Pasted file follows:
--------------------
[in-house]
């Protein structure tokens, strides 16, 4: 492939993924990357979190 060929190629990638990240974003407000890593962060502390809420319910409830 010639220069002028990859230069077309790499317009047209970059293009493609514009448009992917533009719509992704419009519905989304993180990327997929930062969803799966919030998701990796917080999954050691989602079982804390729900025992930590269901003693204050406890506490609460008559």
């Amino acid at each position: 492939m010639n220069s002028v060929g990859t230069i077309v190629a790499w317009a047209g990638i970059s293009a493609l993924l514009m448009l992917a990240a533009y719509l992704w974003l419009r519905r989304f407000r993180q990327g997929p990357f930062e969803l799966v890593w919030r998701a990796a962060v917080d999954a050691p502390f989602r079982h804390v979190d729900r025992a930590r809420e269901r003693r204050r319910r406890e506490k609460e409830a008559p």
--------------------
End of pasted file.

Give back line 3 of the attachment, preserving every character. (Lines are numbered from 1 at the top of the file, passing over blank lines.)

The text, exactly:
């Amino acid at each position: 492939m010639n220069s002028v060929g990859t230069i077309v190629a790499w317009a047209g990638i970059s293009a493609l993924l514009m448009l992917a990240a533009y719509l992704w974003l419009r519905r989304f407000r993180q990327g997929p990357f930062e969803l799966v890593w919030r998701a990796a962060v917080d999954a050691p502390f989602r079982h804390v979190d729900r025992a930590r809420e269901r003693r204050r319910r406890e506490k609460e409830a008559p």